Demise of the Prize?

Outmoded nationalism should not interfere with global contemporary literature

It’s no surprise that the Swedish Academy awarded this year’s Nobel Prize for literature to a Frenchman, Jean-Marie Gustave Le Clézio. After all, Horace Engdahl, the permanent secretary of the Academy, noted just recently that Europe is “the center of the literary world” and claimed that American writers are far too insular, brainwashed by their own cannibalizing pop culture to produce any literature worthy of the Nobel Prize. Not since Toni Morrison nabbed the honor in 1993, it seems, has an author from our shores been able to extricate him or herself from oppressive American groupthink in order to produce something worthy of such accolades.

While most of us thought that the purpose of the Nobel Prize was to recognize exceptional individuals—regardless of nationality—apparently, Engdahl has been keeping score. And although he toned down his statement in light of sharp criticism from Americans and insisted that the prize “is not a contest between nations but an award to individual authors,” his declaration of Europe’s literary hegemony reveals a subtextual but unmistakable nationalism—or at least, regionalism—in the consideration of today’s arts and letters. French president Nicolas Sarkozy did not mind; crowing yesterday over Le Clézio’s success, he called the win “an honor for France, the French language, and the French-speaking world.”

Several aspects of Engdahl’s and Sarkozy’s opinions are disturbing. We should ask ourselves if it is possible to continue to evaluate literary achievement on a common and universal metric without in some way disadvantaging writers from nations with newly emerging literatures. And even if the question of abstract “fairness” seems irrelevant to the ultimate goal of the Nobel—which is to recognize superior lifetime achievement in the field of letters—that irrelevance renders the question of whether or not one can assign a national identity to any contemporary writing no less interesting.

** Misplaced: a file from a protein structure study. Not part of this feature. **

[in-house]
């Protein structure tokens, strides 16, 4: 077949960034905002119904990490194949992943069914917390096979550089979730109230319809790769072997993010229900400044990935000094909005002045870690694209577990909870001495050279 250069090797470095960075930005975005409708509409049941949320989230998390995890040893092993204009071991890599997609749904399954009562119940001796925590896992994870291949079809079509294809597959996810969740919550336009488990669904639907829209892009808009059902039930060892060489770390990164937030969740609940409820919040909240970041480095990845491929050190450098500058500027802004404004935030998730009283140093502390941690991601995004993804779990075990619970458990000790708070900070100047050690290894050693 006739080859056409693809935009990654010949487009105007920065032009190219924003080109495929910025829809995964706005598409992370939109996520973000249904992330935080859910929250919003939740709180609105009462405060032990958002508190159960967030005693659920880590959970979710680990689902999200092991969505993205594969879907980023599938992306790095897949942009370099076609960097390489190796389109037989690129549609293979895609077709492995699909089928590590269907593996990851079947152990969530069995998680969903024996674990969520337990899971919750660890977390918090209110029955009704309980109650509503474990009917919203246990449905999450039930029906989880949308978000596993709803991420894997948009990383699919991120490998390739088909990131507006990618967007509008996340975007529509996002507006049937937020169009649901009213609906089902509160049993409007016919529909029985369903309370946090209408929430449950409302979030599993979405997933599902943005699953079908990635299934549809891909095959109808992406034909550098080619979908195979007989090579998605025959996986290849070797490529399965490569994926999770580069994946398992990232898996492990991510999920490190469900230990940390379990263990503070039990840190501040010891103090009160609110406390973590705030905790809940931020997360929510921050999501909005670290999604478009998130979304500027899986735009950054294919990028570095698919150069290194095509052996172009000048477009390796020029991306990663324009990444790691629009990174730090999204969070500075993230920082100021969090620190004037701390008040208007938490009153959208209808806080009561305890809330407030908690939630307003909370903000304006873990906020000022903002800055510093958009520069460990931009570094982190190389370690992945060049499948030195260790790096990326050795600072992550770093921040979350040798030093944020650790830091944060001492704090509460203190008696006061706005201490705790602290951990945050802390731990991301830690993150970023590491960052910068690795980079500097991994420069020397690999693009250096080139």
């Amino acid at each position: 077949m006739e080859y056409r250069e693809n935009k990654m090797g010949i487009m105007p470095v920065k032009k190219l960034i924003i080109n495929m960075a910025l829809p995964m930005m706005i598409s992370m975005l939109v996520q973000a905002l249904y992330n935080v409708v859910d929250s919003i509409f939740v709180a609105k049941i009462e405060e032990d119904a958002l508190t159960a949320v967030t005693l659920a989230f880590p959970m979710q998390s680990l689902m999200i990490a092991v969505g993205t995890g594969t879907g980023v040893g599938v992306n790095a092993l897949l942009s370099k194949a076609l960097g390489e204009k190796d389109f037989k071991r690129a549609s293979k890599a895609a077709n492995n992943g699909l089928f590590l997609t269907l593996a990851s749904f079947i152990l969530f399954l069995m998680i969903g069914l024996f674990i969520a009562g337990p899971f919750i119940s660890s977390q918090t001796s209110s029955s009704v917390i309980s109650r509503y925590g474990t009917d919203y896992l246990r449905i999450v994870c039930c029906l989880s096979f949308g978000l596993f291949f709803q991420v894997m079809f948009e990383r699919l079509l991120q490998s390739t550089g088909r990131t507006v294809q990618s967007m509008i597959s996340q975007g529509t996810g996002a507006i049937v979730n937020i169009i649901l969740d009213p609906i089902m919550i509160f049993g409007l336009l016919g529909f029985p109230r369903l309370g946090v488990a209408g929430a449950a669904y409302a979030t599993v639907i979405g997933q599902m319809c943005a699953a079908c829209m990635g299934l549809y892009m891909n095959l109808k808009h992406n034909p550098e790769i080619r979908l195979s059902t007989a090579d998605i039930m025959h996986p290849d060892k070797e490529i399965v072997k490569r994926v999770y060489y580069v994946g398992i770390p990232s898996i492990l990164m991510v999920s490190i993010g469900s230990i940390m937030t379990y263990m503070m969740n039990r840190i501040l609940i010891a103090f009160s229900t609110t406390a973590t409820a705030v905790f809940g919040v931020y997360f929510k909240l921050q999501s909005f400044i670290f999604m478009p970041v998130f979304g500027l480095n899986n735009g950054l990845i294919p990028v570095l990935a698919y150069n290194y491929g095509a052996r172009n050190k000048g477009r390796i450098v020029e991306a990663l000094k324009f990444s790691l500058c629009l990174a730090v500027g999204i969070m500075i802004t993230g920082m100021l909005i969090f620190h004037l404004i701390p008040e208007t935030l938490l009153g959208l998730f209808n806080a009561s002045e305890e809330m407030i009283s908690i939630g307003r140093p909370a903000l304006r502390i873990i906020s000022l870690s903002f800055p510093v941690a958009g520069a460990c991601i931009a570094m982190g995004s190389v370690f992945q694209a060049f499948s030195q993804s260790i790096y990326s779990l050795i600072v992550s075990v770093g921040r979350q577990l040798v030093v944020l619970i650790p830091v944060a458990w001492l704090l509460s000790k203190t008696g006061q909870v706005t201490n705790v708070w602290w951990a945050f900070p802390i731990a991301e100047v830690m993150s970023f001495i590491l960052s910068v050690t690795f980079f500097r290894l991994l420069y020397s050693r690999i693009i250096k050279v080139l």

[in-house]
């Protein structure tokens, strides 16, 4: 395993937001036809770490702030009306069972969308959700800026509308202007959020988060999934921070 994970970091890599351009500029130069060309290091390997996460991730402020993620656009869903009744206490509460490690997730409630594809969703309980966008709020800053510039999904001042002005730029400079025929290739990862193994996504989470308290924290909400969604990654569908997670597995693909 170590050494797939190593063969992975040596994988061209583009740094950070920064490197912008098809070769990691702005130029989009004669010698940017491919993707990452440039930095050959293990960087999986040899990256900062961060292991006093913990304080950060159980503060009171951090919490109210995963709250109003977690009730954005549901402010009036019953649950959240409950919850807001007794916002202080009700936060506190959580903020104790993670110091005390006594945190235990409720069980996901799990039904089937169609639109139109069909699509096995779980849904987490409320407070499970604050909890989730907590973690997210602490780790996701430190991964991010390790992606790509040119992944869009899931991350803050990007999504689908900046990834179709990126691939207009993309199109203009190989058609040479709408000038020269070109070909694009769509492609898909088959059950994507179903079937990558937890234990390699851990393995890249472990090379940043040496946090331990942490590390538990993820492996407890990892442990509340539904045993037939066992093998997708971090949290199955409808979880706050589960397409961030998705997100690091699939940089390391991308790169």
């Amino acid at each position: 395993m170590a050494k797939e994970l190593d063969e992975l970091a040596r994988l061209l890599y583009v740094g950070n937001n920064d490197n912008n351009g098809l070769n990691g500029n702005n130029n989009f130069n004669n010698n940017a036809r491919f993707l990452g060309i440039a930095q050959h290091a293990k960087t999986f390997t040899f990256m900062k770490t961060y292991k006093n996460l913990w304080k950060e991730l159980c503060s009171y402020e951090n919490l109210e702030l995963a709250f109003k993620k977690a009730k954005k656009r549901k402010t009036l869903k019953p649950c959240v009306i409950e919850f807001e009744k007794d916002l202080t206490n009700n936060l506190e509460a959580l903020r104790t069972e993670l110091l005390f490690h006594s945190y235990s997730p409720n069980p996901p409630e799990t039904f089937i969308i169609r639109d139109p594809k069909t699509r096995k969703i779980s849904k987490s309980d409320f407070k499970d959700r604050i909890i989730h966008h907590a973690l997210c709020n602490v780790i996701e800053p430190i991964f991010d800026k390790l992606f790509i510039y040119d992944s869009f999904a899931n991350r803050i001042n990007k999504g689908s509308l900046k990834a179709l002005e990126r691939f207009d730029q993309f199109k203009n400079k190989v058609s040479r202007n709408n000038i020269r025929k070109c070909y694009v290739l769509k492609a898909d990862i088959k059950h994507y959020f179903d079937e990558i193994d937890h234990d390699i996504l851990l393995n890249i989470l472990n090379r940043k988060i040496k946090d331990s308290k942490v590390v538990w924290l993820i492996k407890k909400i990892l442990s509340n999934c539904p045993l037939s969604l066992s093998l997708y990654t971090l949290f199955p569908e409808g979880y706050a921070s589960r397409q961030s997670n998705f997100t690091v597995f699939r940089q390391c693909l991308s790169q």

The very act of tying an author or a body of literature to a particular nation has become problematic in an age of migration. The intranational, intracontinental, and intercontinental movements of people have increased the number of “global citizens” and diluted many claims to a pure, national identity. Le Clézio is hardly an unambiguous “Frenchman”—although born in Nice and of French descent, he moved to Nigeria when he was eight, punctuated his life with long stays in Mexico and South America, married a Moroccan woman, and now splits his time between Nice, New Mexico, and Mauritius. He has also written extensively in English.

This might be a troubling idea for countries that have a historically strong dependence on a sense of national identity. Such is the case for France. A nation whose modern history is referential to notions of universality and brotherhood, France’s colonial history echoed a desire to spread French culture—and not just French power—around the globe. That French-language citizens of former colonies might hesitate to pledge allegiance to France would surely disturb many proud readers (like Sarkozy). Yet the nature of the Francophone world—and our entire world today—is such that multicultural immersion often trumps mere linguistic links.

Le Clézio is just one example of a new breed of writers that cannot be tied to one nation—and who make M. Engdahl’s running tally seem especially ludicrous. More and more, the literary world will be confronted with authors writing in multiple languages and combining genres tied to different regions. In order to accommodate emerging literatures and appreciate the global citizen-author, intellectual leaders must indicate a willingness to shrug off literary nationalism and revise their mantra: how about “liberté, égalité, hybridité”?

Emma M. Lind ’09, a Crimson editorial chair, is a history and literature concentrator in Winthrop House.